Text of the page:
Pensioners living in areas not controlled by the government have to be registered as displaced to engage with Ukraine’s Pension Fund directly. If a pension is suspended for failure to comply with registration or verification requirements, filing a lawsuit is often the only way to reinstate it.

Representatives of Right to Protection, a Ukrainian group that has been a leader in strategic litigation and advocacy for the rights of pensioners in the conflict, told Human Rights Watch that in their experience, people who file such lawsuits have a strong chance of winning in domestic courts. Winning in court, however, does not guarantee the reinstatement of the pension or the payment of arrears as there is no clearly established mechanism for carrying out the judgments.

Cabinet of Ministers decrees № 335 and № 788 stipulate that all pensions and pension arrears will be paid through a “special procedure, established by the Cabinet of Ministers of Ukraine.” However, the government has not established this procedure.

In a November interview in Kyiv, Right to Protection’s legal assistance coordinator, Iuliia Tralo, told Human Rights Watch that Ukraine’s Pension Fund has relied on the lack of procedure as a loophole to avoid paying arrears, even when courts have ordered such payments. Tralo said that fewer than 10 percent of such judgments were implemented in 2019.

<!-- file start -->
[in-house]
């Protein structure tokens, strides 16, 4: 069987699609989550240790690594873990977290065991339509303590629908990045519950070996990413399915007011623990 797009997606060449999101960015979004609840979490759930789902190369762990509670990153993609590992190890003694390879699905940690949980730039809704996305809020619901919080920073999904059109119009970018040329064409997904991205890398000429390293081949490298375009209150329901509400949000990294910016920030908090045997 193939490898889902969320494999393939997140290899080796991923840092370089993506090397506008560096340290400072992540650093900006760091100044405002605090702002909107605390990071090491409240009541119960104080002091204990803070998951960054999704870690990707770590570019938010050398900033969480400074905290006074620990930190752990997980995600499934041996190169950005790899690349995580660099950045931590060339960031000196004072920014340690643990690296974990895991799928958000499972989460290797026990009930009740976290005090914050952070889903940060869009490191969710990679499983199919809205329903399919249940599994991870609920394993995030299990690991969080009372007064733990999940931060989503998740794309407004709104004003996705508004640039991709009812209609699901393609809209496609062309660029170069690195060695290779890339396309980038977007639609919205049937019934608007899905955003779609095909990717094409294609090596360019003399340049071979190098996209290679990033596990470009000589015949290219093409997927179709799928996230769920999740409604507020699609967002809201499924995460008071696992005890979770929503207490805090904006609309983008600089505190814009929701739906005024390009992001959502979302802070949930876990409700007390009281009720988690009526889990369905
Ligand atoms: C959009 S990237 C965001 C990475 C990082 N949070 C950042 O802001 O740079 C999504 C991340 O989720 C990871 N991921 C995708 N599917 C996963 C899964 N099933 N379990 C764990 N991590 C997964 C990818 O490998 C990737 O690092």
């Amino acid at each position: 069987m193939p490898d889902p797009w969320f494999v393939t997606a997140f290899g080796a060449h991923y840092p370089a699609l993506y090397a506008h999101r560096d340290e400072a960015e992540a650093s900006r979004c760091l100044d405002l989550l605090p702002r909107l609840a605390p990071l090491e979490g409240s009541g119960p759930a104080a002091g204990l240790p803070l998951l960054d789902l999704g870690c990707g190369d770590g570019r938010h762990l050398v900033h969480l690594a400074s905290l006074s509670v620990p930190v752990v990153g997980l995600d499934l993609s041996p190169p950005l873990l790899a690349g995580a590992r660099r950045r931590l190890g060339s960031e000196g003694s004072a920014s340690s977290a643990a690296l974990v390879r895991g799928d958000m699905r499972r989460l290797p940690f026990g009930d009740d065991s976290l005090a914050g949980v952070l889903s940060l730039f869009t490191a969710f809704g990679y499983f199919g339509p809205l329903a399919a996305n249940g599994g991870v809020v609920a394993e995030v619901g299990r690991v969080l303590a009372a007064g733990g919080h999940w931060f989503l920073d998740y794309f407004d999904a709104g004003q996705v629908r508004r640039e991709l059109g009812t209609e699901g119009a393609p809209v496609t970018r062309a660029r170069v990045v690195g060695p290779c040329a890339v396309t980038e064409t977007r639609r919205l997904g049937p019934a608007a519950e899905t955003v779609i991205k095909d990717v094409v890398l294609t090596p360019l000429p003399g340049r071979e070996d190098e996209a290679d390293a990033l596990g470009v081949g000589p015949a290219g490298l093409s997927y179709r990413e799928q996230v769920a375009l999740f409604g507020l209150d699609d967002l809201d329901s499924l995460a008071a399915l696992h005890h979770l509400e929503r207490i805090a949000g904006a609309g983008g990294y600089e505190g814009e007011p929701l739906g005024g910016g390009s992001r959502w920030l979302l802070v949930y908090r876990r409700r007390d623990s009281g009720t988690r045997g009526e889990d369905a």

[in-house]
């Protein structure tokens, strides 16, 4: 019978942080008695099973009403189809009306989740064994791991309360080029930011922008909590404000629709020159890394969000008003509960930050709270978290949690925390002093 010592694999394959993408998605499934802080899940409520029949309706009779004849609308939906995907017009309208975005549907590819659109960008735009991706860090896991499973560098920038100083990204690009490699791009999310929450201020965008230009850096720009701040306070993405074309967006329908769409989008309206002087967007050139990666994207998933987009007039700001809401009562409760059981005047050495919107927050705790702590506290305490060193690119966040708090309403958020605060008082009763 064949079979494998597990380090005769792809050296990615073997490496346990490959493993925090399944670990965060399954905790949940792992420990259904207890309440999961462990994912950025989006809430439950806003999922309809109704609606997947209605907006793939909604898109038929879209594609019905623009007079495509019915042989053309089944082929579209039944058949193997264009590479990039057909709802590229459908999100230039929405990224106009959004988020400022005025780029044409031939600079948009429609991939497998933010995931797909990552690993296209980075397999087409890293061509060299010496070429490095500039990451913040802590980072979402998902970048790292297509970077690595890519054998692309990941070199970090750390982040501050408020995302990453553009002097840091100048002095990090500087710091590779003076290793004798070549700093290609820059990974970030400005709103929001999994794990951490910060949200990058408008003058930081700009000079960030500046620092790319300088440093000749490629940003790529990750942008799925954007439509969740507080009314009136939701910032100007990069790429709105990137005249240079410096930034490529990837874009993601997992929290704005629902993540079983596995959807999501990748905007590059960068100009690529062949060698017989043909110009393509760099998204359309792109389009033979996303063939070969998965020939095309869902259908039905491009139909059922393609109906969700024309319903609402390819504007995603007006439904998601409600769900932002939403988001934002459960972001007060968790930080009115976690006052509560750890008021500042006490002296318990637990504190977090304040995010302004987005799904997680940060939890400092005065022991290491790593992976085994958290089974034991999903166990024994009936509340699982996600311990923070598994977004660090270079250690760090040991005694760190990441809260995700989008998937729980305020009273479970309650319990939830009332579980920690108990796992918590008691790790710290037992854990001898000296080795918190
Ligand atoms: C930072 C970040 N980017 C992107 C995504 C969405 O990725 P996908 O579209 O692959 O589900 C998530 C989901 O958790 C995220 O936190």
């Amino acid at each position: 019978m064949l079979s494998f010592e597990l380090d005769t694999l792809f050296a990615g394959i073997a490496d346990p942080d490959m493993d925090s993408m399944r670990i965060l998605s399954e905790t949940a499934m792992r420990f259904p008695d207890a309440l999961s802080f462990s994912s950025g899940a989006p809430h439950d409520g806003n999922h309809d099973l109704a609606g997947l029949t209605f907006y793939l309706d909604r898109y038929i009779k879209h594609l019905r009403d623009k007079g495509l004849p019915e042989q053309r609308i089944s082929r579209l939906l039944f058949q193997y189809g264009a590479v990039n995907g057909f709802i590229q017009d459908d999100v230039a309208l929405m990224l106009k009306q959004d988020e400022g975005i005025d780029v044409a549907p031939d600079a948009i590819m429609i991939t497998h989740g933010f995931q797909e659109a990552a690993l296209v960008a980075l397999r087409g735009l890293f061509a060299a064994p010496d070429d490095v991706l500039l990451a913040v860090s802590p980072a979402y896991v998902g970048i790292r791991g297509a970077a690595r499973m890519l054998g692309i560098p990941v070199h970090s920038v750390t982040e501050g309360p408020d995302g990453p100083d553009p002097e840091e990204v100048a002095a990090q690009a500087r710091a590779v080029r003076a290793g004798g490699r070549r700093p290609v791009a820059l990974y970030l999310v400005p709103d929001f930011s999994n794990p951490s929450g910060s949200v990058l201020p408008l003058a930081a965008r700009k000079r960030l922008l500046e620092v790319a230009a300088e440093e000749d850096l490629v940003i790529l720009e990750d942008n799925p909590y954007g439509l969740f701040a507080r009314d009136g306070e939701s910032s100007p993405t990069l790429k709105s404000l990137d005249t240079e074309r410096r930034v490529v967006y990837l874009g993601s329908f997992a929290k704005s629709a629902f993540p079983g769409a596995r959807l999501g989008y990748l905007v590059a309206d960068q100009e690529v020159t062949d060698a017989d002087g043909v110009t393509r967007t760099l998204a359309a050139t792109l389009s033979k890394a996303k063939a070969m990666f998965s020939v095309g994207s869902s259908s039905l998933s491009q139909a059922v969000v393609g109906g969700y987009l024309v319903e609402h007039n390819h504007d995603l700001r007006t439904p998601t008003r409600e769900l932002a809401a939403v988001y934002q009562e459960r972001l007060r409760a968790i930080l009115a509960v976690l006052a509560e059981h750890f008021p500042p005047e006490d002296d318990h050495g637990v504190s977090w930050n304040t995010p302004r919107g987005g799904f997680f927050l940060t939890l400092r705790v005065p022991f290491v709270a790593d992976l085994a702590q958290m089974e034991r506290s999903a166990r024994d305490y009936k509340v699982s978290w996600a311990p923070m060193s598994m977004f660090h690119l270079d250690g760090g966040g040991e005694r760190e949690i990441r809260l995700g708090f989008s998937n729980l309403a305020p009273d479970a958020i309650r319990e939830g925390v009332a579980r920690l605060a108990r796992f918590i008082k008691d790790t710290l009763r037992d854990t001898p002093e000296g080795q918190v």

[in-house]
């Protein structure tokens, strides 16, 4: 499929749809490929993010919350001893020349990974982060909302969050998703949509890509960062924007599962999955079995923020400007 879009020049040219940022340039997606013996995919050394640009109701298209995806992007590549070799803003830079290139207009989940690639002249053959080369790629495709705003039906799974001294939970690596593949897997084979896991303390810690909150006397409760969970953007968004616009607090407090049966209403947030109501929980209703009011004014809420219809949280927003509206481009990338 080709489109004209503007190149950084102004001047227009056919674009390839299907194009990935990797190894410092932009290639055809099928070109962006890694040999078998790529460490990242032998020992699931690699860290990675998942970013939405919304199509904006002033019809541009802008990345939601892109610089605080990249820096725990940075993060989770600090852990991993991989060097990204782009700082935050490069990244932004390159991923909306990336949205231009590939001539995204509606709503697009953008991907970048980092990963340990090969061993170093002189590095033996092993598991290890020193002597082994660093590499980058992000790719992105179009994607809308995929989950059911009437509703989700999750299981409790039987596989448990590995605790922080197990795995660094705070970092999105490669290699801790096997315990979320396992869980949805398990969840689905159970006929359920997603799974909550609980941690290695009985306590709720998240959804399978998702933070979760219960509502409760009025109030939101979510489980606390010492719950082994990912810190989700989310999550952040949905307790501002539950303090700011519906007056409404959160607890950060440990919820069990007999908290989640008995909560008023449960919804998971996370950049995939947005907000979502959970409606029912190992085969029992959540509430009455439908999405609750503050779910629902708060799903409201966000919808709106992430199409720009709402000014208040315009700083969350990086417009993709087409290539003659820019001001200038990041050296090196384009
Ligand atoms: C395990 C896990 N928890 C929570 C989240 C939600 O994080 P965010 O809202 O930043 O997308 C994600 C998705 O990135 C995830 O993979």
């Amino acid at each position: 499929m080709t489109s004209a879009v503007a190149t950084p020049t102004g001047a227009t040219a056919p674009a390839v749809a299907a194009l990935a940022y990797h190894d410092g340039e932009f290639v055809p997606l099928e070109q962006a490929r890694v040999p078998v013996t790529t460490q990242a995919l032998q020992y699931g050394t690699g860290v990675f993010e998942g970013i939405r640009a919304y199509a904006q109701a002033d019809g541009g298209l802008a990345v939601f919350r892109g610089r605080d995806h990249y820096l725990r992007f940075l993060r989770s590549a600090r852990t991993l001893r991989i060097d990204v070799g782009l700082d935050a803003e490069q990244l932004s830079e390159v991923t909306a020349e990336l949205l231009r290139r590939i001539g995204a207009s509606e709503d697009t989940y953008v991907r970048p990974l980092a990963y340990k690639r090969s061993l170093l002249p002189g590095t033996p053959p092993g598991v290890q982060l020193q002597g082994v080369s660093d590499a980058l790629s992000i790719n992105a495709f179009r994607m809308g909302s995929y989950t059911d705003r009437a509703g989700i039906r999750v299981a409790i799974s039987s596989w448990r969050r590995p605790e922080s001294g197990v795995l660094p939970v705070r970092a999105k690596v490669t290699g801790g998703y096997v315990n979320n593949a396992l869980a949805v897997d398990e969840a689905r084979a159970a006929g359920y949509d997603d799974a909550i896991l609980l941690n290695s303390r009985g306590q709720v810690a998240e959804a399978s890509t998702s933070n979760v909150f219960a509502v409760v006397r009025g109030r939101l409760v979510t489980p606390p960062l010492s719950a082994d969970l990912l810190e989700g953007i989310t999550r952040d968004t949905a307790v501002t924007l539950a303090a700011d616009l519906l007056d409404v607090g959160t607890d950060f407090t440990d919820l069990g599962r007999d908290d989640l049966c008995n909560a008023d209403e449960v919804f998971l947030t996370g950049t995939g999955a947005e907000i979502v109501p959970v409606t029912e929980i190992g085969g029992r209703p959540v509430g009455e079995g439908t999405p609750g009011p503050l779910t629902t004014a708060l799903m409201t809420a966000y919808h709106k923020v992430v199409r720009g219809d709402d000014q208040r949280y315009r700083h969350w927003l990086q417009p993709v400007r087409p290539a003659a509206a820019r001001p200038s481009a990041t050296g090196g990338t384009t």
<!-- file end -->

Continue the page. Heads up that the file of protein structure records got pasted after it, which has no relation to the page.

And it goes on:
Pensioners Unable to Travel to Obtain Displaced Person Status

Lyubov Toporkova, 85, and her sister, Raisa Ostapova, 81, live in Vuhlehirsk, a town in eastern Ukraine that is not currently controlled by the government. Both lost their pensions because they could not obtain displaced person status.

Ostapova has been living in Vuhlehirsk since 1957. In a phone interview with Human Rights Watch in December, she said that for the past 15 years, she has been the sole caregiver for Toporkova, who cannot move from the waist down and is confined to bed. Toporkova’s immobility made it impossible for the sisters to evacuate from Vuhlehirsk in 2014 or even go to an underground bomb shelter when the city came under heavy shelling.